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In Gaza and Israel, governments that make war can also make peace | Column
Tragically, many in power are so blinded by hatred that they can no longer perceive the humanity in the other.
 
A nurse prepares premature babies for transport to Egypt after they were evacuated from Shifa Hospital in Gaza City to a hospital in Rafah, Gaza Strip, on Monday. The Palestinian Red Crescent rescue service said it was transporting 28 premature babies across the border Monday in an operation organized with U.N. bodies. (AP Photo/Fatima Shbair)
A nurse prepares premature babies for transport to Egypt after they were evacuated from Shifa Hospital in Gaza City to a hospital in Rafah, Gaza Strip, on Monday. The Palestinian Red Crescent rescue service said it was transporting 28 premature babies across the border Monday in an operation organized with U.N. bodies. (AP Photo/Fatima Shbair) [ FATIMA SHBAIR | AP ]
Published Nov. 21, 2023

When I was a young boy, my mother told me that two wrongs can’t make a right. My mother was brilliant. Consider the ongoing brutal conflict between Israel and Hamas that is killing thousands of people. Too many are kids.

It is a historical fact that blame cannot be solely attributed to one party. It is also essential to recognize that primary fault lies in repetitive bad decisions made by those in charge. Tragically, in both cases, the desires of the majority are not well represented.

Robert Bruce Adolph
Robert Bruce Adolph [ Provided ]

Hamas, which has ruled Gaza since 2006, demonstrates little interest in peace. Their current strategy seems to be to keep the conflict alive, including kidnapping, murder and rocket attacks directed at nonmilitary targets. Most Palestinians living in the Gaza Strip are not members of Hamas. Gazans have not been free to vote the organization out of power and replace them with leadership able to seek a different path.

Hamas terrorist tactics are reprehensible, but for those who have long studied the conflict, they come as little surprise. Terrorist acts are the weapon of the weak. Decades of occupation followed by blockade, oppression and humiliation had a hand in creating today’s bloody butcher’s bill. Hamas’ attacks on unarmed Israeli citizens provided the provocation for what has become massive retaliation.

As a matter of international law, incidentally killing civilians has never been a war crime. But the purposeful targeting of civilians for death is. This is a distinction with a difference. Intent matters. I once lived in Israel and spent considerable time in Gaza and the West Bank. Most people residing in these places would have traded land for peace long ago.

Diehard leadership in Jerusalem and Gaza has stymied peace efforts time and again. The predictable result is always the same — more death, more destruction, more suffering. Jewish zealots continue their march across the West Bank creating illegal settlements as they go, expropriating lands formerly occupied by Palestinians. Israeli aircraft strikes and artillery bombardment that damage Gazan schools, hospitals and homes — unintentional or not — fan the flames.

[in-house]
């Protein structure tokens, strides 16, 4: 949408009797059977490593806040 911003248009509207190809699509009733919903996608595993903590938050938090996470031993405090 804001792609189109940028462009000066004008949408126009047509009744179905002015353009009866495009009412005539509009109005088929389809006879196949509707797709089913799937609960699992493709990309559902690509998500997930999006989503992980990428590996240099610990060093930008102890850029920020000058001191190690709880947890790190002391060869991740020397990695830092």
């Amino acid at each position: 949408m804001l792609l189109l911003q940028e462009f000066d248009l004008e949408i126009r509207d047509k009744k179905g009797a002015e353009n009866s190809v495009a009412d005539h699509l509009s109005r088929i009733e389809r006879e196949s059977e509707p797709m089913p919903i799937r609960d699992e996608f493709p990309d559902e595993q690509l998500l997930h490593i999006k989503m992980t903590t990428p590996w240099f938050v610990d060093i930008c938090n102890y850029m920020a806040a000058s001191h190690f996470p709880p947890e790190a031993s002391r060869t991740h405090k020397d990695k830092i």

The U.N. secretary-general is right — current events in Gaza “did not happen in a vacuum.” Take note that criticizing the government of Israel does not equal antisemitism, although many pretend it to be so — a falsehood that only serves to kill hope.

Fault lies with both ruling governments. Their continuing refusal to engage in meaningful dialogue perpetuates the cycle of violence. And nothing justifies the slaughter of children.

It is crucial for each party to take responsibility, prioritize diplomacy over confrontation and work together toward a just resolution that ensures the security and dignity of both populations. Only through genuine reconciliation and compromise can a lasting solution be achieved.

Tragically, many in power are so blinded by hatred that they can no longer perceive the humanity in what they view as “the other.” Rage, the slow boil or heat-of-the-moment variety, cares nothing for proportionality and the edicts of law or rationality.

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To better understand the genuine roots of this struggle, there is no better read than “The Ethnic Cleansing of Palestine,” written by an Oxford-educated Israeli Jewish historian, professor Ilan Pappe of the United Kingdom’s Exeter University. The truths that he exposes are powerful.

Governments that can make war can make peace, too. The latter requires greater bravery than the former. Thus far, courage of this sort has proven all too rare. The majorities in Israel and Gaza must find better leadership. Bottom line: So long as extremists remain in control on both sides of this long-running conflict, a just sustainable peace will remain elusive.

Robert Bruce Adolph, a retired Army senior Special Forces officer, is the former chief of the Middle East and North Africa within the U.N. Department of Safety and Security, and once head of security for the U.N. Relief and Works Agency — Palestine. He holds graduate degrees in both Middle East Studies and Military Strategy and has served in the region for 14 years. Today, Adolph is a successful international speaker and commentator, as well as author of the book “Surviving the United Nations.” Learn more at robertbruceadolph.com.